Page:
Taylor argued that the cheapening of any article in common use almost immediately results in a largely increased demand for that article. This view contradicts the believe that a material increase in the output of each man or each machine in the trade would result in the end in throwing a large number of men out of work. As to the second cause for soldiering, Taylor pointed to many quotes from 'Shop Management' and hoped that it would explain fully the cause for soldiering. Some quotes that tried to illustrate his views are:

"This loafing or soldiering proceeds from two causes. First, from the natural instinct and tendency of men to take it easy, which may be called natural soldiering. Second, from more intricate second thought and reasoning caused by their relations with other men, which may be called systematic soldiering."

"This common tendency to 'take it easy' is greatly increased by bringing a number of men together on similar work and at a uniform standard rate of pay by the day."

"To illustrate: The writer has timed a naturally energetic workman who, while going and coming from work, would walk at a speed of from three to four miles per hour, and not infrequently trot home after a day's work. On arriving at his work he would immediately slow down to a speed of about one mile an hour. When, for example, wheeling a loaded wheelbarrow, he would go at a good fast pace even up hill, to in order to be as short a time as possible under load, and immediately on the return walk slow down to a mile an hour, improving every opportunity for delay short of actually sitting down. In order to be sure not to do more than his lazy neighbor, he would actually tire himself in his effort to go slow."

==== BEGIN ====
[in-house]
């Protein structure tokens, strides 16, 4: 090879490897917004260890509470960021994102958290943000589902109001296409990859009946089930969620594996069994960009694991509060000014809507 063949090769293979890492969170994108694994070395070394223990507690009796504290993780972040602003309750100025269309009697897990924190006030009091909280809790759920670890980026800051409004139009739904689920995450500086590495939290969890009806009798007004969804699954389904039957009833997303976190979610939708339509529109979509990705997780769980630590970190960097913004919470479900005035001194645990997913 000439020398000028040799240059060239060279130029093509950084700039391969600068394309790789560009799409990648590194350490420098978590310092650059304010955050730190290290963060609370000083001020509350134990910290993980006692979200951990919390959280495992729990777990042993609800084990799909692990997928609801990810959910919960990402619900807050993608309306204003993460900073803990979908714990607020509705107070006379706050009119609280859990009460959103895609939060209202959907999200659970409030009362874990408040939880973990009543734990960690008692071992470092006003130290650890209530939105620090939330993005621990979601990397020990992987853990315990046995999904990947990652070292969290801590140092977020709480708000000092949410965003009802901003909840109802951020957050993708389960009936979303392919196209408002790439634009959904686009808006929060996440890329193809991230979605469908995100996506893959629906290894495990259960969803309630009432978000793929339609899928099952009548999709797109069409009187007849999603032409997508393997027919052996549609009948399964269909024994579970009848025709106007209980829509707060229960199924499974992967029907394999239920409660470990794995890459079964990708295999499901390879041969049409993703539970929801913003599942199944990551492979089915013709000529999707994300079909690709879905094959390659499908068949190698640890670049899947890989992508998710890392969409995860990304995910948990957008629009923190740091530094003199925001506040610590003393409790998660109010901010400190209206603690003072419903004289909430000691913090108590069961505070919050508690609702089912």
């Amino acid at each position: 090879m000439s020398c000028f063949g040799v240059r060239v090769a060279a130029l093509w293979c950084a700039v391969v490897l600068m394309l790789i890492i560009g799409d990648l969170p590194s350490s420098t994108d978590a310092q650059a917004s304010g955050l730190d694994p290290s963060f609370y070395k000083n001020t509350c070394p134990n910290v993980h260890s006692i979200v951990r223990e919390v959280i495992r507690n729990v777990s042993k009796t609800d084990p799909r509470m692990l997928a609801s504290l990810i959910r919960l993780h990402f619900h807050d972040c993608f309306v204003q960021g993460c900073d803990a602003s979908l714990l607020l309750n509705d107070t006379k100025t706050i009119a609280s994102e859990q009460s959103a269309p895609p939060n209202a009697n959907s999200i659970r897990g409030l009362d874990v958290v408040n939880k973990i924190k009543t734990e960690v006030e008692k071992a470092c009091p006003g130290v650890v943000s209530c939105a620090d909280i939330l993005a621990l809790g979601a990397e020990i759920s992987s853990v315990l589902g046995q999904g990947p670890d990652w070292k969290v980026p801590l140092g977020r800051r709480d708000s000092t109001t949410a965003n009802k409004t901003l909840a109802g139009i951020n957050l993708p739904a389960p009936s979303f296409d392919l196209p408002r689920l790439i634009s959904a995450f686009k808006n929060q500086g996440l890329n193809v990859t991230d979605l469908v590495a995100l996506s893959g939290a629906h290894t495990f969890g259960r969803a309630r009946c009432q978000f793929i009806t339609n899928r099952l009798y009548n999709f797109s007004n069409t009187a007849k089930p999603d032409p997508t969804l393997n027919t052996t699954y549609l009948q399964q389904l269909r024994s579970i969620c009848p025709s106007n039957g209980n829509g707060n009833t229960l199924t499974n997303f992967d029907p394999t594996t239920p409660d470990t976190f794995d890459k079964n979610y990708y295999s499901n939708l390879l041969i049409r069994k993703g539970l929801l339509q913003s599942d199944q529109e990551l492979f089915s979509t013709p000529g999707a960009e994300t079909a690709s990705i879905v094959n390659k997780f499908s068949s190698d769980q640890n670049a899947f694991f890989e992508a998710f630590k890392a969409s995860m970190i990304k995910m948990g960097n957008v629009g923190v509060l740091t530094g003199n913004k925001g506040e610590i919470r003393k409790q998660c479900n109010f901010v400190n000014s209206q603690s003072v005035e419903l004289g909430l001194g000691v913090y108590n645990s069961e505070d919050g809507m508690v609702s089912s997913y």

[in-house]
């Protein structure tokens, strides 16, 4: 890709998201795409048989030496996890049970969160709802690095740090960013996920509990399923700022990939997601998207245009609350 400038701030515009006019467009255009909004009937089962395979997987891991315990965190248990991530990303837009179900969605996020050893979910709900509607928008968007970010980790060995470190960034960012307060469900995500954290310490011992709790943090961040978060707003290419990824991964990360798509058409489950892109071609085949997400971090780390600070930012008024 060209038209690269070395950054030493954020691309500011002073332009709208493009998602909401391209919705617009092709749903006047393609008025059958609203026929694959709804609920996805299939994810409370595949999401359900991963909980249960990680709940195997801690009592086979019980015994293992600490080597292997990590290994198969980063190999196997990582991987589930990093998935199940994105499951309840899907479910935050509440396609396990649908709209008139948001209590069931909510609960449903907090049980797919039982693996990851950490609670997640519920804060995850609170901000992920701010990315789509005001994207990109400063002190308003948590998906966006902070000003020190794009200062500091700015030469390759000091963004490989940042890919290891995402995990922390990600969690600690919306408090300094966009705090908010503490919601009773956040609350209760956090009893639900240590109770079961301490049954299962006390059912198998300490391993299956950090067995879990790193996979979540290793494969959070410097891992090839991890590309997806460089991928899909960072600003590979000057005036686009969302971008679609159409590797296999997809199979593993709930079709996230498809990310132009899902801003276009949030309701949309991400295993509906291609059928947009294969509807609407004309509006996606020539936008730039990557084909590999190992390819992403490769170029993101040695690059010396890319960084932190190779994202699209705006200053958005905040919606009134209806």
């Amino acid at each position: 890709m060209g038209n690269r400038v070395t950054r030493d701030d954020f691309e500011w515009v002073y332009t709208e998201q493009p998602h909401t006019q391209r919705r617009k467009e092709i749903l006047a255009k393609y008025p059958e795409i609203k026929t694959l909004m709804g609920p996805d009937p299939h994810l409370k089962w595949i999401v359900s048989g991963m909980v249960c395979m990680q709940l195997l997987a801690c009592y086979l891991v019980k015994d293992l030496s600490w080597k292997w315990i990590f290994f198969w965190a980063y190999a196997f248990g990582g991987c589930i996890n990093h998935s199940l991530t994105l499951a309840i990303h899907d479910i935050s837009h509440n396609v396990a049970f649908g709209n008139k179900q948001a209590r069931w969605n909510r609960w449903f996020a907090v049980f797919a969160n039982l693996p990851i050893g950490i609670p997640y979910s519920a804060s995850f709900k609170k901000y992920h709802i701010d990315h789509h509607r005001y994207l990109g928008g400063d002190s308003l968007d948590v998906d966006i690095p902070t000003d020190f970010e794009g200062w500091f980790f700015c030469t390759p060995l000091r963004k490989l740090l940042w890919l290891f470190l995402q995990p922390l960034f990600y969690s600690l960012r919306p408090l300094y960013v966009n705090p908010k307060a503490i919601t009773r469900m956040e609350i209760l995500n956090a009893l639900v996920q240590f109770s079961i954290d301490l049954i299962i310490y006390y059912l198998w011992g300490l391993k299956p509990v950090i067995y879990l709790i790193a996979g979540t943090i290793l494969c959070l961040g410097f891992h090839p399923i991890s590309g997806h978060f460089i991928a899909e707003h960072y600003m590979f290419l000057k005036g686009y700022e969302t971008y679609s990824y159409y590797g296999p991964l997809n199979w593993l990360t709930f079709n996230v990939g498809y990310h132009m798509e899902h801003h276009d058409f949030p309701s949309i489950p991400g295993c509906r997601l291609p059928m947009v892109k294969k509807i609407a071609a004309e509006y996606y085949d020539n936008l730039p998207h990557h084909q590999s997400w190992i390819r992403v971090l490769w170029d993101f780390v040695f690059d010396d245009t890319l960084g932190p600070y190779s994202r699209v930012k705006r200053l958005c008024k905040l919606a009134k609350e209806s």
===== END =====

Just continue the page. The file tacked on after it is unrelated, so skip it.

"The feeling of antagonism under the ordinary piece-work system becomes in many cases so marked on the part of the men that any proposition made by their employers, however reasonable, is looked upon with suspicion, and soldiering becomes such a fixed habit that men will frequently take pains to restrict the product of machines which they are running when even a large increase in output would involve no more work on their part."

Taylor argued that the substitution of scientific for rule of thumb methods would be benefit both employers and employees.

Chapter 2 : The Principles of Scientific Management

In this section, Taylor explained his principles of scientific management. Taylor's scientific management consisted of four principles:

1. Replace rule of thumb work methods with methods based on a scientific study of the tasks.
2. Scientifically select and then train, teach, and develop the workman, whereas in the past the employee (or workmen) chose his own work and trained himself as best he could.
3. Provide "Detailed instruction and supervision of each worker in the performance of that worker's discrete task" (Montgomery 1997: 250).
4. Divide work nearly equally between managers and workers, so that the managers apply scientific management principles to planning the work and the workers actually perform the tasks.

According to F. W. Taylor, the above combination of the initiative of the employee, coupled with the new types of work done by the management, that makes scientific management so much more efficient than the old plans.

Under the management of "initiative and incentive", the first three elements exist in many cases, but their importance is minor. However, under the scientific management, they form the very essence of the whole system.

According to Taylor, the summary of the fourth element is: Under the management of "initiative and incentive" practically the whole problem is "up to the workman," while under scientific management fully one-half of the problem is "up to the management."

See also


  • Frederick W. Taylor, The Principles of Scientific Management (New York: Harper Bros., 1911)

External links